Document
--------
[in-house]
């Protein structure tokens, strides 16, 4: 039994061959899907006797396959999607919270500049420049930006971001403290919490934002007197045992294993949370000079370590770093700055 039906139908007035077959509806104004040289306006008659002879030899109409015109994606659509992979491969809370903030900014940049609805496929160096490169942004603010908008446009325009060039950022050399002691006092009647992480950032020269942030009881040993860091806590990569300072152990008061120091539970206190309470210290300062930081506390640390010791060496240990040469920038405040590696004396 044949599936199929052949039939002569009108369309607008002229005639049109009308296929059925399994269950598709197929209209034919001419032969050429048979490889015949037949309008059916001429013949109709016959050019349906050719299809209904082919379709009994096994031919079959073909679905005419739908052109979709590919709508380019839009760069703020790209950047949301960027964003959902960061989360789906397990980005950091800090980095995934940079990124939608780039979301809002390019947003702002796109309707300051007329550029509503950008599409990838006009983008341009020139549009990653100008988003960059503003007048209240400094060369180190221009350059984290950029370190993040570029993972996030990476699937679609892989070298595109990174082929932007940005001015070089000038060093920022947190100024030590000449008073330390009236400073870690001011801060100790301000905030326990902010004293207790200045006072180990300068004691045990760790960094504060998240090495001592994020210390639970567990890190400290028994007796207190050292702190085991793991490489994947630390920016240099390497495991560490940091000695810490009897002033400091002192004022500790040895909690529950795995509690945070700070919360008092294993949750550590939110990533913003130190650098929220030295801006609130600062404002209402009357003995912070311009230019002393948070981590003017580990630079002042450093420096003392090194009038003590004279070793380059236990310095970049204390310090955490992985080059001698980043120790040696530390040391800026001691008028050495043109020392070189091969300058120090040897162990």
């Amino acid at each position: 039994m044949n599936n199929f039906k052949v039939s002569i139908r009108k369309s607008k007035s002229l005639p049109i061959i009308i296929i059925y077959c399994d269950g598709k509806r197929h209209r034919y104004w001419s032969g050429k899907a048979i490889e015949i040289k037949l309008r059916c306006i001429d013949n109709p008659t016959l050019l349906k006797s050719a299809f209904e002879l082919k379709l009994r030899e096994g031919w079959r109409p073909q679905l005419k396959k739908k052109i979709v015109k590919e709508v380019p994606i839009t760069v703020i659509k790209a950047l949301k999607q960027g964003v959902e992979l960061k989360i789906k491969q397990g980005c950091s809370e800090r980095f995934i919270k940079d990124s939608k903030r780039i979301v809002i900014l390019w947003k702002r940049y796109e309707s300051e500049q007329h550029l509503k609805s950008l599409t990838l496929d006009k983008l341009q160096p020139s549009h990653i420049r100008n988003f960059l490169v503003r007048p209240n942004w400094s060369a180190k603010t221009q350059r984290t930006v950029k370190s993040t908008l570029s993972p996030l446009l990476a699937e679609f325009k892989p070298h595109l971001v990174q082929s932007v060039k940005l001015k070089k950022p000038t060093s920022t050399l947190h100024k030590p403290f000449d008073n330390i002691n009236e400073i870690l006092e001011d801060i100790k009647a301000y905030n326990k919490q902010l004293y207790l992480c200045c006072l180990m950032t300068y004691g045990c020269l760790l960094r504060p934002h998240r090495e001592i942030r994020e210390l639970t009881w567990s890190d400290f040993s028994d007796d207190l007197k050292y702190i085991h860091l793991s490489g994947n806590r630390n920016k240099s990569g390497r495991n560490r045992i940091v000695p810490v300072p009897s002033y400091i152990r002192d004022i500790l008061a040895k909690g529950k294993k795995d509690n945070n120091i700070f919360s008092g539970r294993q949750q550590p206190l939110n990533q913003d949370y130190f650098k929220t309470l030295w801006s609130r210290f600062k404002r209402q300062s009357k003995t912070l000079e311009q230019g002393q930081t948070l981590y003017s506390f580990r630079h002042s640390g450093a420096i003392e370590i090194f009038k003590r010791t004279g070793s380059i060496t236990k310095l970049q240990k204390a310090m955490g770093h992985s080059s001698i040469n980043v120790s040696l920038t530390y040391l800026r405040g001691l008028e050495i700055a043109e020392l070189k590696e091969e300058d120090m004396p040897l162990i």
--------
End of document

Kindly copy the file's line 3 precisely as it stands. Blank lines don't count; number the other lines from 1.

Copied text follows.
């Amino acid at each position: 039994m044949n599936n199929f039906k052949v039939s002569i139908r009108k369309s607008k007035s002229l005639p049109i061959i009308i296929i059925y077959c399994d269950g598709k509806r197929h209209r034919y104004w001419s032969g050429k899907a048979i490889e015949i040289k037949l309008r059916c306006i001429d013949n109709p008659t016959l050019l349906k006797s050719a299809f209904e002879l082919k379709l009994r030899e096994g031919w079959r109409p073909q679905l005419k396959k739908k052109i979709v015109k590919e709508v380019p994606i839009t760069v703020i659509k790209a950047l949301k999607q960027g964003v959902e992979l960061k989360i789906k491969q397990g980005c950091s809370e800090r980095f995934i919270k940079d990124s939608k903030r780039i979301v809002i900014l390019w947003k702002r940049y796109e309707s300051e500049q007329h550029l509503k609805s950008l599409t990838l496929d006009k983008l341009q160096p020139s549009h990653i420049r100008n988003f960059l490169v503003r007048p209240n942004w400094s060369a180190k603010t221009q350059r984290t930006v950029k370190s993040t908008l570029s993972p996030l446009l990476a699937e679609f325009k892989p070298h595109l971001v990174q082929s932007v060039k940005l001015k070089k950022p000038t060093s920022t050399l947190h100024k030590p403290f000449d008073n330390i002691n009236e400073i870690l006092e001011d801060i100790k009647a301000y905030n326990k919490q902010l004293y207790l992480c200045c006072l180990m950032t300068y004691g045990c020269l760790l960094r504060p934002h998240r090495e001592i942030r994020e210390l639970t009881w567990s890190d400290f040993s028994d007796d207190l007197k050292y702190i085991h860091l793991s490489g994947n806590r630390n920016k240099s990569g390497r495991n560490r045992i940091v000695p810490v300072p009897s002033y400091i152990r002192d004022i500790l008061a040895k909690g529950k294993k795995d509690n945070n120091i700070f919360s008092g539970r294993q949750q550590p206190l939110n990533q913003d949370y130190f650098k929220t309470l030295w801006s609130r210290f600062k404002r209402q300062s009357k003995t912070l000079e311009q230019g002393q930081t948070l981590y003017s506390f580990r630079h002042s640390g450093a420096i003392e370590i090194f009038k003590r010791t004279g070793s380059i060496t236990k310095l970049q240990k204390a310090m955490g770093h992985s080059s001698i040469n980043v120790s040696l920038t530390y040391l800026r405040g001691l008028e050495i700055a043109e020392l070189k590696e091969e300058d120090m004396p040897l162990i």